The horrors of the Great War and the desire for peace shaped scholarship in International Law and International Relations (IR) during the late 1910s—a stimulating time for both disciplines. Scholars observed and analysed political events as they unfolded but also took an active part, as governmental advisors or diplomatic officials, in devising the new international order. The Paris Peace Conference and the subsequent birth of the League of Nations as well as the Permanent Court of International Justice served as testing grounds for new legal and political concepts. The end of the First World War was in many ways a milestone for both disciplines, prompting scholars to reflect on the consequences of the war on society, politics, and the world economy. How could another world war be avoided in the future? How could states be held accountable for violations of international law? What were the preconditions for peaceful international governance? These questions led to pioneering research on issues such as arbitration, sanctions, revision of treaties, supra-national governance, disarmament, self-determination, migration, and the protection of minorities. At the same time, the study of International Law and IR also advanced in terms of methodology and teaching, including new professorships, journals, conferences and research centres.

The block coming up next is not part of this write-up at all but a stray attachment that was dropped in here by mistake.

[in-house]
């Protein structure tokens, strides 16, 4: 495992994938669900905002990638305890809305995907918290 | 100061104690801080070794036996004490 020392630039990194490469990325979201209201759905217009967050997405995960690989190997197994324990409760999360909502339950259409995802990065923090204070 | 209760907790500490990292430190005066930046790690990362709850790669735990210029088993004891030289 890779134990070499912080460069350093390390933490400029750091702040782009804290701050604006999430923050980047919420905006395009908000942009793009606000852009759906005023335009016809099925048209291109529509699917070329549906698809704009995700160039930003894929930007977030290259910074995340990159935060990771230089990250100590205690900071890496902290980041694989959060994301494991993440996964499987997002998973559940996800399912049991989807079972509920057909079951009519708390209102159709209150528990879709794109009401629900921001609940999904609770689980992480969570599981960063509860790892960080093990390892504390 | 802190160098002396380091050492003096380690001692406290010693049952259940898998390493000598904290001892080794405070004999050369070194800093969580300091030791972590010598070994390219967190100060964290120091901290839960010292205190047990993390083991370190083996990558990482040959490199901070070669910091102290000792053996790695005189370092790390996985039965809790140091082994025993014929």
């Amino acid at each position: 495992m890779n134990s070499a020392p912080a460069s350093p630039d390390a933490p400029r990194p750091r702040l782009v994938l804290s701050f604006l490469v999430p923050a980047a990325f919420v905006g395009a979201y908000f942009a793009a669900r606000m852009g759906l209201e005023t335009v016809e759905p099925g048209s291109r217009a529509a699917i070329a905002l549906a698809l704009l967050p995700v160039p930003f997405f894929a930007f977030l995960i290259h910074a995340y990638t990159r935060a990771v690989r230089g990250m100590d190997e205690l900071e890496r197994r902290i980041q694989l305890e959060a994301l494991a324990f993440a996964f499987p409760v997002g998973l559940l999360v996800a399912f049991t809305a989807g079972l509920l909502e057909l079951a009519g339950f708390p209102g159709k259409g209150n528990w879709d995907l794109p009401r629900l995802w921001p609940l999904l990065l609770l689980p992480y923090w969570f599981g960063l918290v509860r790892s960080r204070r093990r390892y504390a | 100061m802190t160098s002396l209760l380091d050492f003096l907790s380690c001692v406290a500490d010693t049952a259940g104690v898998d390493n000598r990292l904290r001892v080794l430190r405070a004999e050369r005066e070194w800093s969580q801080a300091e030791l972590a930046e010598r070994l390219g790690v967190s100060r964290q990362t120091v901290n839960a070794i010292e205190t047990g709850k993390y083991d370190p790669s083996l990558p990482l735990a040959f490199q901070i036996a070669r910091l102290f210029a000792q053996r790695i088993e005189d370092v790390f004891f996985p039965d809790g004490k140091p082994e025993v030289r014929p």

A century later, it is a good moment to reflect upon disciplinary histories and revisit some of the theoretical and practical debates that shaped the period from 1914 to 1945. The workshop conveners are particularly (but not exclusively) interested in the following research questions:
The two-day interdisciplinary workshop will be held at the European Studies Centre (ESC) at St Antony’s College, Oxford, from 31 August to 1 September 2017. We invite abstracts from early career researchers and advanced postgraduate students in history, law, IR and other related disciplines to share their research in a multi-disciplinary environment. By facilitating this exchange we hope to open new avenues of research and to encourage new approaches to the history of both disciplines. We are planning to have six panels, one keynote address, and an open plenary session that allows all participants to pitch their research projects.
- Was the First World War a watershed moment for the development of International Law and IR?